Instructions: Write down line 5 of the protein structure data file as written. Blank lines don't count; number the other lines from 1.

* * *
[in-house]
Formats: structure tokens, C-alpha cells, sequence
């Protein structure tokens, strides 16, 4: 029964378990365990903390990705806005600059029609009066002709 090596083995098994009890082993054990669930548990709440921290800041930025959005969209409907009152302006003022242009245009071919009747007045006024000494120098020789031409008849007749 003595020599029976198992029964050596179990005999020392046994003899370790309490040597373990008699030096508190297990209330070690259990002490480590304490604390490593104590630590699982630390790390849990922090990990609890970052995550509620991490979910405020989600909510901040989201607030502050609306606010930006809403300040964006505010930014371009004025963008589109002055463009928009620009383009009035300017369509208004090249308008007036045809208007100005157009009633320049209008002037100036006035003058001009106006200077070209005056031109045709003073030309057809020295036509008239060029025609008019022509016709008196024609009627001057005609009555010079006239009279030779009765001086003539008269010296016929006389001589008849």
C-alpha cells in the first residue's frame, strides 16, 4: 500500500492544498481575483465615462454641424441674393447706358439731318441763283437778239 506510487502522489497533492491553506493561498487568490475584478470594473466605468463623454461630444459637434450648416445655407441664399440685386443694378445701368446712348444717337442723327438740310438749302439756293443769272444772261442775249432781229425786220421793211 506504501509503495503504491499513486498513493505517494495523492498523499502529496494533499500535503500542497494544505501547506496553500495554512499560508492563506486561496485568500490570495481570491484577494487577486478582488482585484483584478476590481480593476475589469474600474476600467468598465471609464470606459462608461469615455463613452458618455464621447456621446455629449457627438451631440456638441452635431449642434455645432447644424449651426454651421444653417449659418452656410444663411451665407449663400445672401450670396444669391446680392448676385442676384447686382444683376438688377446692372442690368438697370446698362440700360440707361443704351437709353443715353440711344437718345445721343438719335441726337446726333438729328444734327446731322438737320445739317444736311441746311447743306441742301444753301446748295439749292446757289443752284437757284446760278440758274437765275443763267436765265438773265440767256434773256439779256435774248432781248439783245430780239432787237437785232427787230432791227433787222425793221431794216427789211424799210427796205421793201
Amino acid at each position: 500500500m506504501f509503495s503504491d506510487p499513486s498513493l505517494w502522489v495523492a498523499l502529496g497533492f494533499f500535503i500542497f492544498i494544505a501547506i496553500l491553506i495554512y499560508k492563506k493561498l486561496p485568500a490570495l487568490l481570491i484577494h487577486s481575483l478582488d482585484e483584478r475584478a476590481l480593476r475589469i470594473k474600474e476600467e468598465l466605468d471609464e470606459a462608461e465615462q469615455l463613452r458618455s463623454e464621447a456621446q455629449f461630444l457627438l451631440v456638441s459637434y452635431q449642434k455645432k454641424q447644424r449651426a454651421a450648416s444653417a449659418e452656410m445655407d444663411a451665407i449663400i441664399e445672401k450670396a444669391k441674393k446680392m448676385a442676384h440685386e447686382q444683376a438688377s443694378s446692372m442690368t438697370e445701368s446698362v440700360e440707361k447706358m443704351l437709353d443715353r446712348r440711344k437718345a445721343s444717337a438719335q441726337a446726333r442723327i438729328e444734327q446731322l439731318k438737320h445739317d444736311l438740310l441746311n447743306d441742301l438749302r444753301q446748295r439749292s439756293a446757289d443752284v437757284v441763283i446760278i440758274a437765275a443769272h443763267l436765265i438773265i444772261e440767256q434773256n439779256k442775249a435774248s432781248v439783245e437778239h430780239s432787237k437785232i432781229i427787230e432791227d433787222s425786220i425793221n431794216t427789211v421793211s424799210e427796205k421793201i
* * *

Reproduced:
Amino acid at each position: 500500500m506504501f509503495s503504491d506510487p499513486s498513493l505517494w502522489v495523492a498523499l502529496g497533492f494533499f500535503i500542497f492544498i494544505a501547506i496553500l491553506i495554512y499560508k492563506k493561498l486561496p485568500a490570495l487568490l481570491i484577494h487577486s481575483l478582488d482585484e483584478r475584478a476590481l480593476r475589469i470594473k474600474e476600467e468598465l466605468d471609464e470606459a462608461e465615462q469615455l463613452r458618455s463623454e464621447a456621446q455629449f461630444l457627438l451631440v456638441s459637434y452635431q449642434k455645432k454641424q447644424r449651426a454651421a450648416s444653417a449659418e452656410m445655407d444663411a451665407i449663400i441664399e445672401k450670396a444669391k441674393k446680392m448676385a442676384h440685386e447686382q444683376a438688377s443694378s446692372m442690368t438697370e445701368s446698362v440700360e440707361k447706358m443704351l437709353d443715353r446712348r440711344k437718345a445721343s444717337a438719335q441726337a446726333r442723327i438729328e444734327q446731322l439731318k438737320h445739317d444736311l438740310l441746311n447743306d441742301l438749302r444753301q446748295r439749292s439756293a446757289d443752284v437757284v441763283i446760278i440758274a437765275a443769272h443763267l436765265i438773265i444772261e440767256q434773256n439779256k442775249a435774248s432781248v439783245e437778239h430780239s432787237k437785232i432781229i427787230e432791227d433787222s425786220i425793221n431794216t427789211v421793211s424799210e427796205k421793201i